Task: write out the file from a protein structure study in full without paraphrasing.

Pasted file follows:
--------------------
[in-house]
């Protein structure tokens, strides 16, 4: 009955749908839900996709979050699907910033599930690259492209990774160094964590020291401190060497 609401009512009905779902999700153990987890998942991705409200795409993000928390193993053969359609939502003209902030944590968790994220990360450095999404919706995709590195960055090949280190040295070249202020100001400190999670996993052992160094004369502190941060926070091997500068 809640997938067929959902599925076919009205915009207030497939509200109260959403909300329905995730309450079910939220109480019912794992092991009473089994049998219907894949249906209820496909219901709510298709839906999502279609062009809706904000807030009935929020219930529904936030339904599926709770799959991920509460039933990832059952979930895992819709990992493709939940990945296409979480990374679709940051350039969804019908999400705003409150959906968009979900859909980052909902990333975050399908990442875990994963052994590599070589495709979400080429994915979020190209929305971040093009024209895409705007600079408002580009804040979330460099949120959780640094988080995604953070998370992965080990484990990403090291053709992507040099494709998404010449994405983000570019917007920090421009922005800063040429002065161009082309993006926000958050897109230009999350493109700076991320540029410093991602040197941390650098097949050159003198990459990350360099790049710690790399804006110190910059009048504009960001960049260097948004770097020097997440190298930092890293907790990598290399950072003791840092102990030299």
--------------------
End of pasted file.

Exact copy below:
[in-house]
């Protein structure tokens, strides 16, 4: 009955749908839900996709979050699907910033599930690259492209990774160094964590020291401190060497 609401009512009905779902999700153990987890998942991705409200795409993000928390193993053969359609939502003209902030944590968790994220990360450095999404919706995709590195960055090949280190040295070249202020100001400190999670996993052992160094004369502190941060926070091997500068 809640997938067929959902599925076919009205915009207030497939509200109260959403909300329905995730309450079910939220109480019912794992092991009473089994049998219907894949249906209820496909219901709510298709839906999502279609062009809706904000807030009935929020219930529904936030339904599926709770799959991920509460039933990832059952979930895992819709990992493709939940990945296409979480990374679709940051350039969804019908999400705003409150959906968009979900859909980052909902990333975050399908990442875990994963052994590599070589495709979400080429994915979020190209929305971040093009024209895409705007600079408002580009804040979330460099949120959780640094988080995604953070998370992965080990484990990403090291053709992507040099494709998404010449994405983000570019917007920090421009922005800063040429002065161009082309993006926000958050897109230009999350493109700076991320540029410093991602040197941390650098097949050159003198990459990350360099790049710690790399804006110190910059009048504009960001960049260097948004770097020097997440190298930092890293907790990598290399950072003791840092102990030299």